The impact from SH showed great variation, and 20-30% of events led to practical disturbancies for parents and/or other people. Hospital visits took place only at 5% and hospitalisations at 3% of events. Social activities for patients were cancelled after 10% of events. Increased worry for patients was reported after 8% of events, bad sleep after 7%. We estimated the average socio-economic cost for SH at EURO 239 per event of SH with unconsciousness, and EURO 63 per event of SH without unconsciousness but needing assistance.

Mass-distributed self-study material (brochures and videos) aimed at the prevention of SH without compromising metabolic control reached high dissemination and was widely appreciated by patients. The material copy cost was only EURO 7 per patient. It also seems to have contributed to a decrease in SH with unconsciousness from yearly 13% of patients before to 9% after intervention (3-years average), but controlled studies are needed.

Conclusions: We conclude that SH remains a very serious problem of multifactorial aethiology. It causes considerable discomfort and costs. Systematic patient education mgiht reduce the incidence. Interventions using mass-distribution of high quality self-study material such as videos and brochures seem to have a potential to be cost-effective. There is a great patient/consumer interest in high quality- and advanced information/education materials.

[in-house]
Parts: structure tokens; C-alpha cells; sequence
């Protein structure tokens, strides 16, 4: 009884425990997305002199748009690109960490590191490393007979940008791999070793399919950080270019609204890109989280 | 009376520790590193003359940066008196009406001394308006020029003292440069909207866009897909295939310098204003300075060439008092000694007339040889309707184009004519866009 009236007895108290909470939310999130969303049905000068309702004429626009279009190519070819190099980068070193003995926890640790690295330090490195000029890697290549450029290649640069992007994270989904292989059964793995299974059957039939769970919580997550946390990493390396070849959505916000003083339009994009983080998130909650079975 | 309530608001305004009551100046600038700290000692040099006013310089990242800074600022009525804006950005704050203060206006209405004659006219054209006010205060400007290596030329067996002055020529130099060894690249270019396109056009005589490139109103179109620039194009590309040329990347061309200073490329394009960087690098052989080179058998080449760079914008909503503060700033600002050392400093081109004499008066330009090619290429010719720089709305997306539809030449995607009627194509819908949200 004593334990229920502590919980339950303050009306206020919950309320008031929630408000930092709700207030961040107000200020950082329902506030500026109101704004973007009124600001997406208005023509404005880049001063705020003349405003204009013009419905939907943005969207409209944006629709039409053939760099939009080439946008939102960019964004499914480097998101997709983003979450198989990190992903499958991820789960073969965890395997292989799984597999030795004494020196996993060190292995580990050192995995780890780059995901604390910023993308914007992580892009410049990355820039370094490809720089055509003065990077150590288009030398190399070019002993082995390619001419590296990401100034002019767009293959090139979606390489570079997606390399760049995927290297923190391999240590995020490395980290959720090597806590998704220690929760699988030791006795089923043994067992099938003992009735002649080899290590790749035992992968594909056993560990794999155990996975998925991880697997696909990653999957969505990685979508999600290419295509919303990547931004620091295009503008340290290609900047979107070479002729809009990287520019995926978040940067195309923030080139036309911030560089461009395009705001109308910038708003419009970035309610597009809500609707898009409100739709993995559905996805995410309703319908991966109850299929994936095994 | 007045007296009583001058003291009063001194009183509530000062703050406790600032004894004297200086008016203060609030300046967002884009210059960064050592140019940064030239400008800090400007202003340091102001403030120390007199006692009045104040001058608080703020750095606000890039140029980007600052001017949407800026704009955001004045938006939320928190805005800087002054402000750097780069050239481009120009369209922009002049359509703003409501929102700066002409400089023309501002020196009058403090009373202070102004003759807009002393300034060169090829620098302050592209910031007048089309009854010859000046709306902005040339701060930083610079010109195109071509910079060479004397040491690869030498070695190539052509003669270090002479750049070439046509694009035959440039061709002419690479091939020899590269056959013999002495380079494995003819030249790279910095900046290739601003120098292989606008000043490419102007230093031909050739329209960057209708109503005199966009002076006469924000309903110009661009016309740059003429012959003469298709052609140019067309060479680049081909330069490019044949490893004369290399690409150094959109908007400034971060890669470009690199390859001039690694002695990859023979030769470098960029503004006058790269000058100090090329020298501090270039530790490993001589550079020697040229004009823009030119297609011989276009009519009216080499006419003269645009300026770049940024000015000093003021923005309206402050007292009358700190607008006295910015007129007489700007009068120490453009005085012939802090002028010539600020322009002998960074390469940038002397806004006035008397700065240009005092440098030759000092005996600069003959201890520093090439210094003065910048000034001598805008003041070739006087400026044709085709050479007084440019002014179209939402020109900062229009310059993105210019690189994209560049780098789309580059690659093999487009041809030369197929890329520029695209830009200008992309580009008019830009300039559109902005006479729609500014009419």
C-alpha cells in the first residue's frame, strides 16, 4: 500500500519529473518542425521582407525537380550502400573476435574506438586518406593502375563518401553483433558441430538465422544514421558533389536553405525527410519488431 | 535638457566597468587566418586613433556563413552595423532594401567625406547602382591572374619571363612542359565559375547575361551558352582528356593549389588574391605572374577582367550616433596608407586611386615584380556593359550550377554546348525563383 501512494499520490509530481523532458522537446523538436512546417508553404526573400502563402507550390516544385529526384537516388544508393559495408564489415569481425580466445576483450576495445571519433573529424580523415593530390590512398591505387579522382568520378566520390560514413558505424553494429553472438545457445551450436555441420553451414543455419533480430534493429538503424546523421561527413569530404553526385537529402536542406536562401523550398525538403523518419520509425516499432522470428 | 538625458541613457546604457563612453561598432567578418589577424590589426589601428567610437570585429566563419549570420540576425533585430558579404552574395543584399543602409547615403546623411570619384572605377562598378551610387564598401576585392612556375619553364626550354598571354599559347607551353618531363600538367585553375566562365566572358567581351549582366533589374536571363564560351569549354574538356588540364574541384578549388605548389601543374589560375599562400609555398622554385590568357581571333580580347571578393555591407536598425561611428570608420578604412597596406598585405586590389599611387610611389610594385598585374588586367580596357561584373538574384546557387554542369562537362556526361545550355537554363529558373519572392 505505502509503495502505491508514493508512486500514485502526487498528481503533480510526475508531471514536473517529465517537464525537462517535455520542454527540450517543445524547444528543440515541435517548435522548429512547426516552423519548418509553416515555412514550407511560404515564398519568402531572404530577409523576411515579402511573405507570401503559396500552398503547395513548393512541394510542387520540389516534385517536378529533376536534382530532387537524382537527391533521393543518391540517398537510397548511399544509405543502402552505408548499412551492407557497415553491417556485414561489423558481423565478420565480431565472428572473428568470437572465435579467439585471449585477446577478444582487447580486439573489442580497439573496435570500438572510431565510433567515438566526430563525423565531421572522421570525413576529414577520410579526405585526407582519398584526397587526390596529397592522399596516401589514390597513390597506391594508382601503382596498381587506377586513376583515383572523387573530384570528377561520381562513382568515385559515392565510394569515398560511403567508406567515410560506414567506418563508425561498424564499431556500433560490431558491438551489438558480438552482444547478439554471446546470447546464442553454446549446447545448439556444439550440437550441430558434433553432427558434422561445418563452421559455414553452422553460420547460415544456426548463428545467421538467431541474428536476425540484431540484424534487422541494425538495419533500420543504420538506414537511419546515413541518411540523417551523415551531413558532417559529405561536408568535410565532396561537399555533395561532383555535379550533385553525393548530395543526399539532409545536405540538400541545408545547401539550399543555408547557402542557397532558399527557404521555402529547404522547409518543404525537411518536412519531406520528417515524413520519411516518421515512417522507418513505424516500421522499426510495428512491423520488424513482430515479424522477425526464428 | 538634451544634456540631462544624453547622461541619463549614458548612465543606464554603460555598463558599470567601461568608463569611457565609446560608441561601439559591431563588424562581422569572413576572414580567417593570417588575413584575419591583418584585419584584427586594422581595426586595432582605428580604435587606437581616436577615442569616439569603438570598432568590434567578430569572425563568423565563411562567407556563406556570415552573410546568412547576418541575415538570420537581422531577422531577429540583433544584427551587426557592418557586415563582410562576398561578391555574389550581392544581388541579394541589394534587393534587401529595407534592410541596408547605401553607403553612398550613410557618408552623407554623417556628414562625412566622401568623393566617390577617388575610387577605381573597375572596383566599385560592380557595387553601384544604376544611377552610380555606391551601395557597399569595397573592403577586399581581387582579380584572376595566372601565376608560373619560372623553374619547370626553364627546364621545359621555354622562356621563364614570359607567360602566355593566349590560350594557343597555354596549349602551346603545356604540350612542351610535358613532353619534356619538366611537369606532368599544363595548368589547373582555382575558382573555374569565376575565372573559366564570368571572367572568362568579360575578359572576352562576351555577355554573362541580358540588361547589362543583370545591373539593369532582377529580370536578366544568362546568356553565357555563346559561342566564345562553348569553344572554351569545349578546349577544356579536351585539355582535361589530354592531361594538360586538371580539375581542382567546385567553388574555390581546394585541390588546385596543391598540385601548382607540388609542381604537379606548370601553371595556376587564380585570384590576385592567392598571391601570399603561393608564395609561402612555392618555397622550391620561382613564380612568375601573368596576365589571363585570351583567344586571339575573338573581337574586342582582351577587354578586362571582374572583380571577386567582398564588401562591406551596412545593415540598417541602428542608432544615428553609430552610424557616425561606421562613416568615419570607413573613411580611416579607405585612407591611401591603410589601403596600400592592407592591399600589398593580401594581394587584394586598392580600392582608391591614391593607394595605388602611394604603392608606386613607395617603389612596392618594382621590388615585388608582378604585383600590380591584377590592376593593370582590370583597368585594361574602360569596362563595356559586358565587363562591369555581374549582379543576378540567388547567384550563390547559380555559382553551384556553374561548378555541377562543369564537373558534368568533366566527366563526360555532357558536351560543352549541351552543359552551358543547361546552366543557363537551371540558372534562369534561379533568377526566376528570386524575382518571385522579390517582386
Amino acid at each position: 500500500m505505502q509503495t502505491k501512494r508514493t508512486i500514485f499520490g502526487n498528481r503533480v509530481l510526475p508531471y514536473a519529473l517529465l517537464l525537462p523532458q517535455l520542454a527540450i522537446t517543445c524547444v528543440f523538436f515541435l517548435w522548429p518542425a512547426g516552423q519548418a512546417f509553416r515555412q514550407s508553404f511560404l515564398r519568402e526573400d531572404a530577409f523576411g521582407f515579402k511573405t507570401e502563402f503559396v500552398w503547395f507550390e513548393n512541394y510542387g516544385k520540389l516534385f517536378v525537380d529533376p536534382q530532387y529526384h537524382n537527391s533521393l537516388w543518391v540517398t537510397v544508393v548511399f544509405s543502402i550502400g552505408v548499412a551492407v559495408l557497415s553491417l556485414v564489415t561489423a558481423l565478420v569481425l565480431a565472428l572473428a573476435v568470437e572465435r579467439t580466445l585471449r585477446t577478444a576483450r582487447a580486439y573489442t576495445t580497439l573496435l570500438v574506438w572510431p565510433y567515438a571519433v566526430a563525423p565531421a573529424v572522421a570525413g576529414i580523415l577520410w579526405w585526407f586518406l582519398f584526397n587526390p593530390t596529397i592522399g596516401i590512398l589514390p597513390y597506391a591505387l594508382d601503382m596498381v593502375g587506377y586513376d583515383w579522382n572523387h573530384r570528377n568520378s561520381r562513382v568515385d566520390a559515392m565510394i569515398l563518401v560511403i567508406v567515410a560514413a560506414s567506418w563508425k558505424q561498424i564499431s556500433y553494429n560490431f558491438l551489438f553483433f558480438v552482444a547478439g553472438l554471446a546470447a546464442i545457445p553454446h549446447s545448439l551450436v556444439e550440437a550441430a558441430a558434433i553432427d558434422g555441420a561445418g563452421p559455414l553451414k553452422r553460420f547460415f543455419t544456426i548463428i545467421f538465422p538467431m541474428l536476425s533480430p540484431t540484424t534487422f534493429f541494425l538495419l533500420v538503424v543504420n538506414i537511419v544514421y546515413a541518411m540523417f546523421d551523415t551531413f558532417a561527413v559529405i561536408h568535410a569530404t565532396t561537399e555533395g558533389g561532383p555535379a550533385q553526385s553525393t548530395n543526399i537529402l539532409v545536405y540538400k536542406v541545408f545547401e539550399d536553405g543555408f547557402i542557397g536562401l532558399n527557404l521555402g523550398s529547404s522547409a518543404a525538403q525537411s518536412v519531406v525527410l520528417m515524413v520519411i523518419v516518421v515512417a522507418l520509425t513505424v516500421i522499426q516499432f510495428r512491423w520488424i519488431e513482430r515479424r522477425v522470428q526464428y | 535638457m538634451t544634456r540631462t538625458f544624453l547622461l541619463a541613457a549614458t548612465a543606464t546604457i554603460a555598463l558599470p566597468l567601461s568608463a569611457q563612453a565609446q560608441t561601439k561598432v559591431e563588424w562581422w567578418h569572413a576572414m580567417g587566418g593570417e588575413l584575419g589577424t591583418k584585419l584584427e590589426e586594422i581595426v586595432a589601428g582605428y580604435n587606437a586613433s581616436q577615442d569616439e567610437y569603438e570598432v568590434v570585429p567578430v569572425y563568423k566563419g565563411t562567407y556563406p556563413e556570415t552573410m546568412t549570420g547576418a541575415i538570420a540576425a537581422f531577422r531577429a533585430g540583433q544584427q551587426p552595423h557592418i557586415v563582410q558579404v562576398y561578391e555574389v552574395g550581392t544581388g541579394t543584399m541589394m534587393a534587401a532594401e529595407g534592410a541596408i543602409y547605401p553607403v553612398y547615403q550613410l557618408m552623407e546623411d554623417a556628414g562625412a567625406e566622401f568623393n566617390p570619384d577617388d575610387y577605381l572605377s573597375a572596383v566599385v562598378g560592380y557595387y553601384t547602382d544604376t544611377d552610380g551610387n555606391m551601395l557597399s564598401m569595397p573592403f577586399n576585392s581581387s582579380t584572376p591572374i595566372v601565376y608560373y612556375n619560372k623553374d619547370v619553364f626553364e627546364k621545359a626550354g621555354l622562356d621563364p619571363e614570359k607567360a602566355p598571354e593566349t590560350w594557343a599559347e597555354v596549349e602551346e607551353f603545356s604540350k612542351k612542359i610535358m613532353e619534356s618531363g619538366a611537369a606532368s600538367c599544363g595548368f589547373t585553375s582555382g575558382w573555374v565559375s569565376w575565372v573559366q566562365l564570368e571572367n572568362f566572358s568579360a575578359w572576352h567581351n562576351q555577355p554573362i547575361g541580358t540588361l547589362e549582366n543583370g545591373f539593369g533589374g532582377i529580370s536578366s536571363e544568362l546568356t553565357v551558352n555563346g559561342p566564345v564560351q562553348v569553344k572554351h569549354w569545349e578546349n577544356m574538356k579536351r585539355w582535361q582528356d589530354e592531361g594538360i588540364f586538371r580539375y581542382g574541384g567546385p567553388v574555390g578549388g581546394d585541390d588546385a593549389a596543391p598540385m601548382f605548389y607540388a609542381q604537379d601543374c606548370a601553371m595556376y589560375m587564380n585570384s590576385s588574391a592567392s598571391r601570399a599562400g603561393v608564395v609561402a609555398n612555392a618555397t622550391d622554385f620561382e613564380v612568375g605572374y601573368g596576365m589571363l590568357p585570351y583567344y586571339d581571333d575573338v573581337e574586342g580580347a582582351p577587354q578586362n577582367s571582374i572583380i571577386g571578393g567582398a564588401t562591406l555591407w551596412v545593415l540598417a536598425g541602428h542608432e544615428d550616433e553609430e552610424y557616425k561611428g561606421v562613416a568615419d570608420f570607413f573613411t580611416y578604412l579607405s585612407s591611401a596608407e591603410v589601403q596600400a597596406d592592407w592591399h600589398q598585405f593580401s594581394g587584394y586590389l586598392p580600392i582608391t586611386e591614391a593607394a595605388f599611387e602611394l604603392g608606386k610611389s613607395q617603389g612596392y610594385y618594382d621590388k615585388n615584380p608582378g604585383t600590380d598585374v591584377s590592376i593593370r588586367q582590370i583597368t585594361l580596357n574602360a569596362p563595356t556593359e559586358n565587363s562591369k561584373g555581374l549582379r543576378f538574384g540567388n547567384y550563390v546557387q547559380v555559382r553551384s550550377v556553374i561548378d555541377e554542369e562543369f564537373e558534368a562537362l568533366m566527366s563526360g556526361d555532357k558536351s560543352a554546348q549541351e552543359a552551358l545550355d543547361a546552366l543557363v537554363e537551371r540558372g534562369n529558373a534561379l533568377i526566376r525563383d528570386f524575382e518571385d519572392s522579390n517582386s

Place, publisher, year, edition, pages
Linköping: Linköping University Electronic Press, 2000. 67 p.
Series
Linköping University Medical Dissertations, ISSN 0345-0082 ; 648
Keyword
Severe hypoglycaemia, SH, diabetes, insulin, HbA1c, aethiology
National Category
Medical and Health Sciences
Identifiers
urn:nbn:se:liu:diva-5018 (URN)91-7219-749-8 (ISBN)
Public defence
(English)
Available from: 2000-11-29 Created: 2000-11-29 Last updated: 2012-01-24Bibliographically approved

Open Access in DiVA

No full text

Other links

Publisher's full textLink to Ph.D. Thesis

Authority records BETA

Nordfeldt, SamLudvigsson, Johnny

Search in DiVA

By author/editor
Nordfeldt, SamLudvigsson, Johnny
By organisation
Child and Adolescent Psychiatry Faculty of Health SciencesDepartment of Child and Adolescent PsychiatryPediatrics Department of Paediatrics in Linköping
Medical and Health Sciences

Search outside of DiVA

GoogleGoogle Scholar

doi
urn-nbn

Altmetric score

doi
urn-nbn
Total: 274 hits
CiteExportLink to record
Permanent link

Direct link
Cite
Citation style
  • apa
  • harvard1
  • ieee
  • modern-language-association-8th-edition
  • vancouver
  • oxford
  • Other style
More styles
Language
  • de-DE
  • en-GB
  • en-US
  • fi-FI
  • nn-NO
  • nn-NB
  • sv-SE
  • Other locale
More languages
Output format
  • html
  • text
  • asciidoc
  • rtf